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Scanning Lagrangian Particle Tracking To Measure 3D Large Scale Aerodynamics Of Quadcopter Flight

Daniel Schanz, Andreas Schröder, Johannes Bosbach, Tobias Strübing, Claus Christian Wolf, Clemens Schwarz, Alexander Heintz

German Aerospace Center (DLR), Göttingen, Germany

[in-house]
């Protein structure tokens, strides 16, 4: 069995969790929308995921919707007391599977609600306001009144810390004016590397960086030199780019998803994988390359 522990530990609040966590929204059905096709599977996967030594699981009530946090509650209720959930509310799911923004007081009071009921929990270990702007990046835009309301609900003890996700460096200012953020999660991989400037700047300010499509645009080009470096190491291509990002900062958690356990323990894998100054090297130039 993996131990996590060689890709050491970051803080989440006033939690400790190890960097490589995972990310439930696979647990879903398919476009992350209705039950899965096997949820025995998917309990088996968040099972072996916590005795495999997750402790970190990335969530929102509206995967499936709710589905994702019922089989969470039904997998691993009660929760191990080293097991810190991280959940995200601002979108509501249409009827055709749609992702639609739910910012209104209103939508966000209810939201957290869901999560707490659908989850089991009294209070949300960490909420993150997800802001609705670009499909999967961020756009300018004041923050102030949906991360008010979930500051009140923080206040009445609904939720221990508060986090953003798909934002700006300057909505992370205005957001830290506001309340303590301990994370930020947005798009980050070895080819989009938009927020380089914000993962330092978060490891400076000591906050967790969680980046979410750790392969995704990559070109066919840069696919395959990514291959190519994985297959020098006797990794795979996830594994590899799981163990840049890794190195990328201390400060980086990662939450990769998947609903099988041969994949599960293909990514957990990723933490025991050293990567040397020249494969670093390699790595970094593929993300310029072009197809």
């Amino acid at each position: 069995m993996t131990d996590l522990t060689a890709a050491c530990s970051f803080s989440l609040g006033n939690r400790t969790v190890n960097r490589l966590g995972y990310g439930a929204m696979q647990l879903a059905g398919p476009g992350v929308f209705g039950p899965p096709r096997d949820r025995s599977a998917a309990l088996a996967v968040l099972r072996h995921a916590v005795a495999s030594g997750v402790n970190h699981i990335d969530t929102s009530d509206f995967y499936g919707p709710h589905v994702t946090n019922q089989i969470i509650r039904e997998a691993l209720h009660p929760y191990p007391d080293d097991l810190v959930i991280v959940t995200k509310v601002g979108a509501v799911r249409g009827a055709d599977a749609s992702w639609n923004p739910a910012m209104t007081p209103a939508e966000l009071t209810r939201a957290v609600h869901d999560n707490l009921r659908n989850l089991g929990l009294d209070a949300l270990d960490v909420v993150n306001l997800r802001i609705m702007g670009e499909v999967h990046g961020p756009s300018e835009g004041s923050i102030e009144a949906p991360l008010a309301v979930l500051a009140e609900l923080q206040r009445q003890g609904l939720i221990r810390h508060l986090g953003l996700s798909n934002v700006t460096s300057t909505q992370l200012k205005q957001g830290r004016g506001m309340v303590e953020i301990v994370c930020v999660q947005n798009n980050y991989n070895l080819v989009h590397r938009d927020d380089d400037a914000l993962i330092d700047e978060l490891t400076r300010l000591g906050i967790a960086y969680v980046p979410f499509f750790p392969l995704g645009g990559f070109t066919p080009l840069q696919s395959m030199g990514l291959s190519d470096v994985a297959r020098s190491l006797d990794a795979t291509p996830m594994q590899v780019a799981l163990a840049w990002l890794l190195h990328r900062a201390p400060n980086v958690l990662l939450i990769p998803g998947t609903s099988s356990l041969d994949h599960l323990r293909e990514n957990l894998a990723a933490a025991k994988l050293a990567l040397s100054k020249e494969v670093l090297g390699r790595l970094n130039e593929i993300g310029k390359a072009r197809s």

We present large-scale time-resolved and volumetric measurements of the flow surrounding a quadcopter drone. Cases with hovering flight, forward flight - with and without ground-effect - as well as lift-off scenarios have been realized. Five high-speed cameras were used to capture images of hundreds of thousands heliumfilled soap bubbles being illuminated by pulsed LED arrays. The arrays were operated in a dual-scanning mode, where the front and the back part of the volume are illuminated intermittently, each with a frequency of 3 kHz. The cameras were recording at 6 kHz, thereby capturing both sub-time-series in a single measurement run. Compared to a full illumination of the volume, we can either reduce the number of particles imaged on the cameras given a fixed tracer concentration - facilitating the reconstruction - or operate at a higher tracer concentration while keeping the number of imaged particles fixed. The dual time-series were evaluated by Lagrangian Particle Tracking, using the Shake-The-Box method, yielding dense fields of particle tracks. For the current results, the time series for both sub-volumes were evaluated independently. For the final contribution, an integrated evaluation scheme, alternatingly operating on both time-series is foreseen. After the tracking step, flow structures were identified using the data assimilation method FlowFit. The temporally and spatially highly resolved results document the strong interaction of the wakes induced by several rotors, as well as the interaction of wing tip vortices stemming from a single rotor. Brown-out effects are documented in forward flight. Averaged results of hovering flight enable an evaluation of the azimuthal distribution of the downwash- and outwash-velocities resulting from the geometric layout of the four rotors. By having highly resolved data encompassing the whole flight vehicle, the forces conveyed by the drone to the liquid can be determined via surface- or volume-integration.

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